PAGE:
In order to deal with this, Maptool must sometimes inject generated chain rules into the parsing grammar to which tree building actions can be attached. These injected chain rules may cause the parsing grammar to exhibit LALR(1) conflicts. If so, an error will be reported to indicate that the BOTTOMUP constraints you have provided cause your grammar to not be parsable.

In trying to resolve such a conflict, it is useful to use the :pgram derivation (see pgram of Products and Parameters) to be able to view the parsing grammar that is submitted to the parser generator and contains the injected chain rules. It is also useful to use the :OrdInfo derivation to get more information about how BOTTOMUP constraints were introduced for specific rules. Approaches to resolving such a problem include eliminating unnecessary BOTTOMUP constraints from the attribute grammar or making changes to the concrete syntax that allow the chain rules to be injected without causing LALR(1) conflicts.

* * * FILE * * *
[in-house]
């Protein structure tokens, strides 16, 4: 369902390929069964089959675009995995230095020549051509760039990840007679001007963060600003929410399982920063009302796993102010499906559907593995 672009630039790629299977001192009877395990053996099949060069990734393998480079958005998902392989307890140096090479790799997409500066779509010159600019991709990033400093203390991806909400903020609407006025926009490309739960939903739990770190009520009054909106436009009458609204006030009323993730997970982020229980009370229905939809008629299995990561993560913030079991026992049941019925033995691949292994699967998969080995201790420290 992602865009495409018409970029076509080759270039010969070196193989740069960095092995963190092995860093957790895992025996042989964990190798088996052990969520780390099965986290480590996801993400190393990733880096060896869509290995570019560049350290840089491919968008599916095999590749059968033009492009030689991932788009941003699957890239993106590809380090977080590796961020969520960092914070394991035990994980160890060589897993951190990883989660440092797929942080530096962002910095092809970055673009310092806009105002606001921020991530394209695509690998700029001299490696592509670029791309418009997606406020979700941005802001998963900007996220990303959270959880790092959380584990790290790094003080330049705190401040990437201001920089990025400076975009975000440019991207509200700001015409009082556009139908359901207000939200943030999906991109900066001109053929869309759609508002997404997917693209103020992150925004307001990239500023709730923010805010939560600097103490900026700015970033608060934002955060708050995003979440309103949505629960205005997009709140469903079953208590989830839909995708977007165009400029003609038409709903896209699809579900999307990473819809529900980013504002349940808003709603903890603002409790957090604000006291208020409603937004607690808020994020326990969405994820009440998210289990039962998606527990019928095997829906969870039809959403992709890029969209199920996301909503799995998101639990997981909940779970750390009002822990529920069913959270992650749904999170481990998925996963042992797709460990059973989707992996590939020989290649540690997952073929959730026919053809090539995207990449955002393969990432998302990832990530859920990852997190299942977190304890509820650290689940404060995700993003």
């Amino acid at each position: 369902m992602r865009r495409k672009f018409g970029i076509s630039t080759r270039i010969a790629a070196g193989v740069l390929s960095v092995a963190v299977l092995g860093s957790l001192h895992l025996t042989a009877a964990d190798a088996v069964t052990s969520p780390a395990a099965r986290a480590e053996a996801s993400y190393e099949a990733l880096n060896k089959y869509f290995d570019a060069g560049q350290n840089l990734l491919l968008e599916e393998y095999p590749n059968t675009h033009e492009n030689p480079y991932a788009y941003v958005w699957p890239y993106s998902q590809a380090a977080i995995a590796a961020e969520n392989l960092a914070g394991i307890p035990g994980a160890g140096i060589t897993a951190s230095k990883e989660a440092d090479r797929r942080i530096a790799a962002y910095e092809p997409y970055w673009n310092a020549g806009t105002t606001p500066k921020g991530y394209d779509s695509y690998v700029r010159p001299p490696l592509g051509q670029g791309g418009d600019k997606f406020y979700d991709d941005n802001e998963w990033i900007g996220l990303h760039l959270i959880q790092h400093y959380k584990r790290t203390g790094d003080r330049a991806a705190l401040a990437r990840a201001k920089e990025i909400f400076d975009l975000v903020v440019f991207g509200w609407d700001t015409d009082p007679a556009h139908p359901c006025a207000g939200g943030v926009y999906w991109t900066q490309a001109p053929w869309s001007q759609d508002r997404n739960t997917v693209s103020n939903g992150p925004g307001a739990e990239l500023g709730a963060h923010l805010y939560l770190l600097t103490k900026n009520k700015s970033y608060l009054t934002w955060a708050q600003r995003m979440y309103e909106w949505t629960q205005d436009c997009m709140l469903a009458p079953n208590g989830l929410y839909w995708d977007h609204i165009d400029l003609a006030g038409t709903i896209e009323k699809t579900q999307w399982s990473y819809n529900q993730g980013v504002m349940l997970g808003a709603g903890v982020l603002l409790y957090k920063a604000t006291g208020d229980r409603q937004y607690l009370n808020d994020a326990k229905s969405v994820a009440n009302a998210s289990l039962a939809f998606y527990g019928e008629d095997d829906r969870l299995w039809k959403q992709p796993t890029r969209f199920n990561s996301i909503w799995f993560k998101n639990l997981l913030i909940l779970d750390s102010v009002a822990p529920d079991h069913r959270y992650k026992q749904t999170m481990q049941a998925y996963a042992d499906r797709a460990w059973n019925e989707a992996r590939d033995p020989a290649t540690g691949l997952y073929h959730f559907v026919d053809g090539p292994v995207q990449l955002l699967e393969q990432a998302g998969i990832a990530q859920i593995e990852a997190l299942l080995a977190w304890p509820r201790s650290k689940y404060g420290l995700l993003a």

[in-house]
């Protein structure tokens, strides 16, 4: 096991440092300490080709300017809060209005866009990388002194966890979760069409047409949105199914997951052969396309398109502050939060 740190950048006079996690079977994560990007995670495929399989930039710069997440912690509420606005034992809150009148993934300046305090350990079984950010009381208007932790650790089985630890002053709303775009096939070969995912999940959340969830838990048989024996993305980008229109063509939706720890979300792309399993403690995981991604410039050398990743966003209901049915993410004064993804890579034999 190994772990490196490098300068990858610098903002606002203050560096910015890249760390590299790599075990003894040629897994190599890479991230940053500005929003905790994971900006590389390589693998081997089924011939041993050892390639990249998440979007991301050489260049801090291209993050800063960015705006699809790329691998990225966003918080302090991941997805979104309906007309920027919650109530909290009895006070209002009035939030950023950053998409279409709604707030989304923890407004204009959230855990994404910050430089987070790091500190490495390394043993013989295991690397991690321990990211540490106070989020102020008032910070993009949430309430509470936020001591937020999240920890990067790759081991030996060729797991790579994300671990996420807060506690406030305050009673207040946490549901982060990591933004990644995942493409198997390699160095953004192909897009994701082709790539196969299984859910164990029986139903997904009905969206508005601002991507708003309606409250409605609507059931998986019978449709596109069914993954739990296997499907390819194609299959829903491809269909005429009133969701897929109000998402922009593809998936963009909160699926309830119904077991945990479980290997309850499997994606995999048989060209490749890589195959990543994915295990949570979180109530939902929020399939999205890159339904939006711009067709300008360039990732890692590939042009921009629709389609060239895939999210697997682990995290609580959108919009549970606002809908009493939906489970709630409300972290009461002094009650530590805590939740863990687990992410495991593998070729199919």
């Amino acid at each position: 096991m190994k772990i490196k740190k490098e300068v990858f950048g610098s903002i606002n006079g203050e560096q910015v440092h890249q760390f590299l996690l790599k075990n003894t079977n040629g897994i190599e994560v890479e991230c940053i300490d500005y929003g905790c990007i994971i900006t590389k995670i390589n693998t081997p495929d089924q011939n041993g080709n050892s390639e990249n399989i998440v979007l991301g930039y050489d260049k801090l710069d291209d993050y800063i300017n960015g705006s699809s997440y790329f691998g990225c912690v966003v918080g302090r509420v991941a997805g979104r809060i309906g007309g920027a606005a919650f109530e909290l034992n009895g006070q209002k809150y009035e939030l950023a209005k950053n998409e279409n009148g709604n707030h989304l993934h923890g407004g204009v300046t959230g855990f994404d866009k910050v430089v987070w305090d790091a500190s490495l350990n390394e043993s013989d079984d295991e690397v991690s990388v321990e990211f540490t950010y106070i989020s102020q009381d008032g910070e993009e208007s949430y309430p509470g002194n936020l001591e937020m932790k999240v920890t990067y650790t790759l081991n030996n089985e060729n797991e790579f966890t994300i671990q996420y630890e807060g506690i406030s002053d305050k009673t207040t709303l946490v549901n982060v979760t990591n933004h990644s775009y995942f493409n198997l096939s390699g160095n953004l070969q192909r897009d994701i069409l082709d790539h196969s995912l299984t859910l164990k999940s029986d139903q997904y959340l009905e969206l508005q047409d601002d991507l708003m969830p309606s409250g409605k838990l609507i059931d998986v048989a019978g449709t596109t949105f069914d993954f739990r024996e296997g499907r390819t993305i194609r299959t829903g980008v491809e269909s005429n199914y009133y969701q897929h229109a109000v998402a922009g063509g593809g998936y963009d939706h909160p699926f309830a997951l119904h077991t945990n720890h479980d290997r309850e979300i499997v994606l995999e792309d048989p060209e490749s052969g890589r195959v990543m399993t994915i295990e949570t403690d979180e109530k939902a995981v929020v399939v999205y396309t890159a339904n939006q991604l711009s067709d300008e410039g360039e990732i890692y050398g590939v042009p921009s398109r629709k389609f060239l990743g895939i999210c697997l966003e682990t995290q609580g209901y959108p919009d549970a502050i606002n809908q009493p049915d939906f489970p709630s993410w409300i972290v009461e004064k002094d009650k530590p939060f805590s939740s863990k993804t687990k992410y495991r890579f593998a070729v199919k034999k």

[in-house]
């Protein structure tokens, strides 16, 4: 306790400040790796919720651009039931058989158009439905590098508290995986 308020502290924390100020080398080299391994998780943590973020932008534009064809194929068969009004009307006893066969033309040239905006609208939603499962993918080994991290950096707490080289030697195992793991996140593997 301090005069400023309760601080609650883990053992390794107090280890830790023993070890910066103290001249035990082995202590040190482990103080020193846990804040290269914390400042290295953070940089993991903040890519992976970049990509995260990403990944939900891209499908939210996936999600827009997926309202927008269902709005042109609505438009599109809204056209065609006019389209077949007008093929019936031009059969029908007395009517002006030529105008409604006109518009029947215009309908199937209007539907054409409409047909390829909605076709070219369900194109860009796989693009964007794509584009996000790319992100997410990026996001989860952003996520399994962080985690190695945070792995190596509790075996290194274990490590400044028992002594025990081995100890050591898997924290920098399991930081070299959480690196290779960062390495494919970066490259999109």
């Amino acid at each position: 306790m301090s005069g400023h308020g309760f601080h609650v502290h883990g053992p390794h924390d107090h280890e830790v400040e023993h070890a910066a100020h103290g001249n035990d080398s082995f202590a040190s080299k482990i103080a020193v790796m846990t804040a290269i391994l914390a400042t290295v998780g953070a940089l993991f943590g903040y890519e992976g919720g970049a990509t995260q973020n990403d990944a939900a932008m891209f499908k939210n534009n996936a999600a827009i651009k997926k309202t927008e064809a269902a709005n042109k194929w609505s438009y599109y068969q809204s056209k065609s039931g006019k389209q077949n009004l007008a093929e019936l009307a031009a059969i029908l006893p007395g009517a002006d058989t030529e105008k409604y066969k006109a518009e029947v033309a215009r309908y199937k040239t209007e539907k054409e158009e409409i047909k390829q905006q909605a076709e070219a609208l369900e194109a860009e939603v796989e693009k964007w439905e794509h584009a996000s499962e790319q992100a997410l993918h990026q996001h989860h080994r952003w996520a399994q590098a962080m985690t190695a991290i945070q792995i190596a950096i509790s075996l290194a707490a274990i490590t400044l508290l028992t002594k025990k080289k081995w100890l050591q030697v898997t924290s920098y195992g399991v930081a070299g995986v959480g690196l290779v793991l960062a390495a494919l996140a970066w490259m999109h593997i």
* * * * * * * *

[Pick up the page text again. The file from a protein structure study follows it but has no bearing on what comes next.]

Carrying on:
Syntax development hints

This section begins by describing typical patterns of syntax development. This is followed by two more specific examples of how to use the mapping techniques described in the previous sections.

Typical patterns of syntax development

When developing a translator for an existing language, the complete concrete syntax is typically already available. In these cases, it is advantageous to start with the complete concrete syntax and add symbolic equivalences and rule mapping specifications to suit the attribute computations as they are being developed.

On the other hand, when designing a new language, it is easier to start work by specifying attribute computations and adding concrete syntax rules as necessary to resolve issues of precedence, associativity, and other parsing ambiguities.